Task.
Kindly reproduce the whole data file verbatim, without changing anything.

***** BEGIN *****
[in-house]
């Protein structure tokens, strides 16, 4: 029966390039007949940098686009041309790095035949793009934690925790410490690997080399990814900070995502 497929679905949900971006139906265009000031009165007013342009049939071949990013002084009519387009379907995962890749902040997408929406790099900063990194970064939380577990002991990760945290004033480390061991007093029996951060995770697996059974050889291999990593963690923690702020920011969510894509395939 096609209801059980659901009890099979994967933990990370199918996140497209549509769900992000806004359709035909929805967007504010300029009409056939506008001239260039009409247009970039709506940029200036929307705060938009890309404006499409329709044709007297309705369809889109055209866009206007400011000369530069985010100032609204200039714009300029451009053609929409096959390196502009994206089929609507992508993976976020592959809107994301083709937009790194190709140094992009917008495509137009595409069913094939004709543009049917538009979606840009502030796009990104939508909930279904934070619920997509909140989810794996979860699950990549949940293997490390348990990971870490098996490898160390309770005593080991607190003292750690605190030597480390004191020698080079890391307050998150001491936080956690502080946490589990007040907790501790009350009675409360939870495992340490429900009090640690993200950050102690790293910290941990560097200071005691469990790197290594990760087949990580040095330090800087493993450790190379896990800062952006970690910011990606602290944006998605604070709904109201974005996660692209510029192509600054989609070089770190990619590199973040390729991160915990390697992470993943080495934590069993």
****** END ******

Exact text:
[in-house]
């Protein structure tokens, strides 16, 4: 029966390039007949940098686009041309790095035949793009934690925790410490690997080399990814900070995502 497929679905949900971006139906265009000031009165007013342009049939071949990013002084009519387009379907995962890749902040997408929406790099900063990194970064939380577990002991990760945290004033480390061991007093029996951060995770697996059974050889291999990593963690923690702020920011969510894509395939 096609209801059980659901009890099979994967933990990370199918996140497209549509769900992000806004359709035909929805967007504010300029009409056939506008001239260039009409247009970039709506940029200036929307705060938009890309404006499409329709044709007297309705369809889109055209866009206007400011000369530069985010100032609204200039714009300029451009053609929409096959390196502009994206089929609507992508993976976020592959809107994301083709937009790194190709140094992009917008495509137009595409069913094939004709543009049917538009979606840009502030796009990104939508909930279904934070619920997509909140989810794996979860699950990549949940293997490390348990990971870490098996490898160390309770005593080991607190003292750690605190030597480390004191020698080079890391307050998150001491936080956690502080946490589990007040907790501790009350009675409360939870495992340490429900009090640690993200950050102690790293910290941990560097200071005691469990790197290594990760087949990580040095330090800087493993450790190379896990800062952006970690910011990606602290944006998605604070709904109201974005996660692209510029192509600054989609070089770190990619590199973040390729991160915990390697992470993943080495934590069993």